An Introduction to Google Search

The Appeal of Google Search Engine

In the last few years, Google has attained the ranking of the #1 search engine on the Web, and consistently stayed there.

How does Google’s search engine work?

Basically, Google is a crawler-based engine, meaning that it has software programs designed to “crawl” the information on the Net and add it to its sizeable database. Google has a great reputation for relevant and thorough search results, and is a good first place to start when searching.

Google Search Engine Home Page

Google’s home page is extremely clean and simple, loads quickly, and delivers arguably the best results of any search engine out there, mostly due to its PageRank technology and massive listings (more than 8 billion at the time of this writing).

Google’s Search Engine Options

Searchers have more than one option on Google’s home page; there is the capacity to search for images, comments in UseNet discussion forums, and Google’s unique news hub, and many more choices. Google’s own shopping search engine Froogle, is also available for searchers to tap into Google’s sizable shopping listings.

How to use Google’s search engine

Be specific. Google is not an “intuitive” search engine (unfortunately, there aren’t any!), and therefore cannot read your mind. Try to be as concise as possible; instead of “jeans”, try “Levi 501 jeans”.

Search for phrases. For example, if you’re searching for a specific quote, type in “to be or not to be”. Google will search for the entire phrase just how it appears in between the quotes.

Be selective. Use “common words”, such as and, if, not and numbers ONLY if you want them included in the search. Google excludes them otherwise. If you want them included, use a phrase search by putting quotations around your search query, or include the common word by putting a space and a plus sign right in front of it. For example, if you are looking for the season five DVD of “Fast and Furious”, type in “Fast and Furious dvd season +5”.

Exclude extra results. If you want to narrow down your searches even further, focus your search by placing a “-” (negative sign) in front of words you want to avoid. For example, if you’re searching for “coffee” and want to avoid Starbucks, you would type in “coffee -Starbucks” (without quotes). If you’d like to learn more about using the plus and minus symbol in your searches.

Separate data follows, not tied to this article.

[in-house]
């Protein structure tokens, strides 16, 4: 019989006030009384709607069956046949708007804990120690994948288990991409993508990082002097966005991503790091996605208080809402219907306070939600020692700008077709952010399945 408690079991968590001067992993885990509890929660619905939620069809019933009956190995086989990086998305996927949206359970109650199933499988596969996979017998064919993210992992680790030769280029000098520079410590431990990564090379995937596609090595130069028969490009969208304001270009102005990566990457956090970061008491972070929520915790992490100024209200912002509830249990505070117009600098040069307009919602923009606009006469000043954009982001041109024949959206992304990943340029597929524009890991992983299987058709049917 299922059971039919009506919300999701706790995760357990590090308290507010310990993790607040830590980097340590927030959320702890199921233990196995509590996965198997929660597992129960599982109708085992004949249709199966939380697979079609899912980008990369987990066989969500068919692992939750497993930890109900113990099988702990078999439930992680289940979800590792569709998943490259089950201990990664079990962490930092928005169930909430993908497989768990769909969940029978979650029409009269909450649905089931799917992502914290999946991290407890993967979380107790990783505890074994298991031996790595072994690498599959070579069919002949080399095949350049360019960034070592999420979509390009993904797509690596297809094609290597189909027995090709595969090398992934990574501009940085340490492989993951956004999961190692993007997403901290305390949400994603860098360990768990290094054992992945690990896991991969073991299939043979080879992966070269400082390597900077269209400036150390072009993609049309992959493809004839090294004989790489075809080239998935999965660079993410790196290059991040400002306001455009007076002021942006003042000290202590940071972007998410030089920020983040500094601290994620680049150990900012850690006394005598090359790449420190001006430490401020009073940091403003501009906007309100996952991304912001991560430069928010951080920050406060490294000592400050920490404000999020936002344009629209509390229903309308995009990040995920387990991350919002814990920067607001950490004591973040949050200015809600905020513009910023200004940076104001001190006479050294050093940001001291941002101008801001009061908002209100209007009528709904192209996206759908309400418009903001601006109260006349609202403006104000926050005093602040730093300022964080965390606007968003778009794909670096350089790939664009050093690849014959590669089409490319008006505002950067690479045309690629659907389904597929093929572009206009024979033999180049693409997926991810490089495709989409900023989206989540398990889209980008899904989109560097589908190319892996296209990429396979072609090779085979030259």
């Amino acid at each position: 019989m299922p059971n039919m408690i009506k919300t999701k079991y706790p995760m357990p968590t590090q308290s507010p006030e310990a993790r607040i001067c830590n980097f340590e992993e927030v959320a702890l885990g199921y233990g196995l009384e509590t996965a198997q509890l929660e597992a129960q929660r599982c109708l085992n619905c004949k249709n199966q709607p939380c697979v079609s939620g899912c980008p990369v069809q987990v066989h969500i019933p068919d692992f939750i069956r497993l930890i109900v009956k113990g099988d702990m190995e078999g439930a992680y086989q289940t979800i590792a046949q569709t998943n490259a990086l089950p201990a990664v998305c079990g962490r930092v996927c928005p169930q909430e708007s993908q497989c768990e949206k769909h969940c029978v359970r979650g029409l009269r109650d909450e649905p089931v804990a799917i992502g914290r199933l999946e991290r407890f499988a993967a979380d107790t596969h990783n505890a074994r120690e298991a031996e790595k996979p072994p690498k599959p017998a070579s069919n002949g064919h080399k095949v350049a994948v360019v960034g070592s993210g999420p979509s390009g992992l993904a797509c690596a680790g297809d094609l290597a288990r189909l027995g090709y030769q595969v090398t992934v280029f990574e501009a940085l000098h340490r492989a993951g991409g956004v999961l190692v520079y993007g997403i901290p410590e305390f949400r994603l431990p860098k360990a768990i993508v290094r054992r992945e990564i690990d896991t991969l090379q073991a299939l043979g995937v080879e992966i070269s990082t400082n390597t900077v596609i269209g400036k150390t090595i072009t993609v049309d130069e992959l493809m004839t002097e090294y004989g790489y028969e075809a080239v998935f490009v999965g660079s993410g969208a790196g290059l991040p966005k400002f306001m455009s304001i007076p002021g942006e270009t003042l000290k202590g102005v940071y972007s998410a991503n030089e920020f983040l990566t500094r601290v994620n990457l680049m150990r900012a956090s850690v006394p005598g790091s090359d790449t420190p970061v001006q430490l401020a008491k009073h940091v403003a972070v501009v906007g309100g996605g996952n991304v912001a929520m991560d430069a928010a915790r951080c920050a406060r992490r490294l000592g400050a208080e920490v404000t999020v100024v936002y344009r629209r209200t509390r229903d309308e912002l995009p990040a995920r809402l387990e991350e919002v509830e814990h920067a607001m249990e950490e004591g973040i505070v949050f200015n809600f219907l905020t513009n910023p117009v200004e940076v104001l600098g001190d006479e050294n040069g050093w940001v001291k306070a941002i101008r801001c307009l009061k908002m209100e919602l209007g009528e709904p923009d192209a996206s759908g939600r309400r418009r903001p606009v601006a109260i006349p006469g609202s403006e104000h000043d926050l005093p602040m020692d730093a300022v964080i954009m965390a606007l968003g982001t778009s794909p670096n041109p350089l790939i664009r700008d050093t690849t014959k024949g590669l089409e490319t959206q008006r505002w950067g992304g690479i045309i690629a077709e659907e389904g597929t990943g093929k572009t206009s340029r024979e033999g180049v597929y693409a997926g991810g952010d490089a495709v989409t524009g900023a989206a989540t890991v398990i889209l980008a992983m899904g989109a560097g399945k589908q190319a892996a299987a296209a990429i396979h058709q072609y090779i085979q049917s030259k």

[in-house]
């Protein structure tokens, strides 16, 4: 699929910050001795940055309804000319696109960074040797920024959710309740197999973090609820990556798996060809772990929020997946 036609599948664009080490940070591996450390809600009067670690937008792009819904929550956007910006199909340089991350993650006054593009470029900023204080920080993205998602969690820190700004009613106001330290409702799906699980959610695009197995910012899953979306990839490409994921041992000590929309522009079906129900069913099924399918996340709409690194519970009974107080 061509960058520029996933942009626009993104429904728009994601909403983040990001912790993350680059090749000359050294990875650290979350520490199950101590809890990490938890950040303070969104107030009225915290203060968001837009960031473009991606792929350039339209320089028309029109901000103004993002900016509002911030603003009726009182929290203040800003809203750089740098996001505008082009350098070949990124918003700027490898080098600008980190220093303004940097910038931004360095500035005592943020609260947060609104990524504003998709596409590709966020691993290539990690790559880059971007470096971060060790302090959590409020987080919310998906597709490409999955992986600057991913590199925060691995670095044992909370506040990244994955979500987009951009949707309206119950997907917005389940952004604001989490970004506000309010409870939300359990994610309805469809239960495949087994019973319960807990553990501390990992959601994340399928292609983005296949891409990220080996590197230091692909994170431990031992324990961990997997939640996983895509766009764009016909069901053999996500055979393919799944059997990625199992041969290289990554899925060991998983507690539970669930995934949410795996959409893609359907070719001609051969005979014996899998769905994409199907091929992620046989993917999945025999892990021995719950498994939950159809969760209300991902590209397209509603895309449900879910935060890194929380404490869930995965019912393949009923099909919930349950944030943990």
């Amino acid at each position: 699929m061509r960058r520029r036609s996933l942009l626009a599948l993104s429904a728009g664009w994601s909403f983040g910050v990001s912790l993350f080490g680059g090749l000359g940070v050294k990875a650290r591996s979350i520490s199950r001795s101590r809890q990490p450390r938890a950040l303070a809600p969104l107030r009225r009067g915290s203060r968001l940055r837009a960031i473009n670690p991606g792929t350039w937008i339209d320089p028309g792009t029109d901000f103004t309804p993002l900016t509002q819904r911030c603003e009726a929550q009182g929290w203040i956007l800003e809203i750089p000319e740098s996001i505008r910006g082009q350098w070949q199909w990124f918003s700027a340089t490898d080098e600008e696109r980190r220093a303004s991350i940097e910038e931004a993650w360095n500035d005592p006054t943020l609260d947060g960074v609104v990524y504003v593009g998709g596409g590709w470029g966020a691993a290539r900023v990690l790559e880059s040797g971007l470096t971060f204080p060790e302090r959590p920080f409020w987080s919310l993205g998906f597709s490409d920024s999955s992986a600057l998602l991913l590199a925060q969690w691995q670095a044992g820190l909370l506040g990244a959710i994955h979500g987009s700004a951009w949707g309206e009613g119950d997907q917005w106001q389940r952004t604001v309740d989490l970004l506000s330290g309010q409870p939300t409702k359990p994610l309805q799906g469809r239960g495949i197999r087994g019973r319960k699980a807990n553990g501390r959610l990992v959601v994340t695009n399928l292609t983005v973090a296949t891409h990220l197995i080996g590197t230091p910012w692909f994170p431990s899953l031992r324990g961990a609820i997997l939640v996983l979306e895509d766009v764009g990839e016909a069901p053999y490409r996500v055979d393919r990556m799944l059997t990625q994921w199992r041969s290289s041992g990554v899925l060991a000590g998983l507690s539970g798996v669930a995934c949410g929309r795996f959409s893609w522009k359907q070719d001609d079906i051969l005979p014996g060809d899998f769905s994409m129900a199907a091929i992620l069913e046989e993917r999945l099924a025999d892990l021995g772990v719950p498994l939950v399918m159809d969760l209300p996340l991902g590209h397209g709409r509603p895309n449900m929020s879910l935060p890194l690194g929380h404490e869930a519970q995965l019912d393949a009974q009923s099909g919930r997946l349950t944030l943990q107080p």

Google Search Tips

All you need to do is just enter a word or phrase and hit “enter”. Google will only come up with results that contain all the words in the search word or phrase;so refining your search just means adding or subtracting words to the search terms you’ve already submitted.

Google’s search results can easily be narrowed down by using phrases instead of just one word; for example, when looking for “coffee” search for “Starbucks coffee” instead and you’ll get much better results.

Google doesn’t care about capitalized words and will even suggest correct spellings of words or phrases. Google also excludes common words such as “where” and “how”, and since Google will return results that include all of the words you enter in, there’s no need to include the word “and”, as in “coffee and starbucks.”

Google Advanced Search

For more advanced Google search tips, you’ll definitely want to check out my Google Advanced Search Shortcuts. Google is just way too big for only one article to cover all it has to offer in the way of search.

Google Search Engine Extras

There’s so many extra search options on Google that it’s difficult to find space to list them all. Here are a few special features:

Search for Books: If you’re looking for text from a specific book, type in the name of the book (in quotes), or if you’re looking for books about a particular subject, type in “books about xxx”. Google will return results that contain content either in the book itself, and will offer links to Book Results at the top of the search page.

Google Calculator: Use Google’s calculator by just typing in whatever calculation you’d like Google to figure out. For example: half a quart in tablespoons.

Google Definitions: Ask Google to define something by typing in define (insert term).

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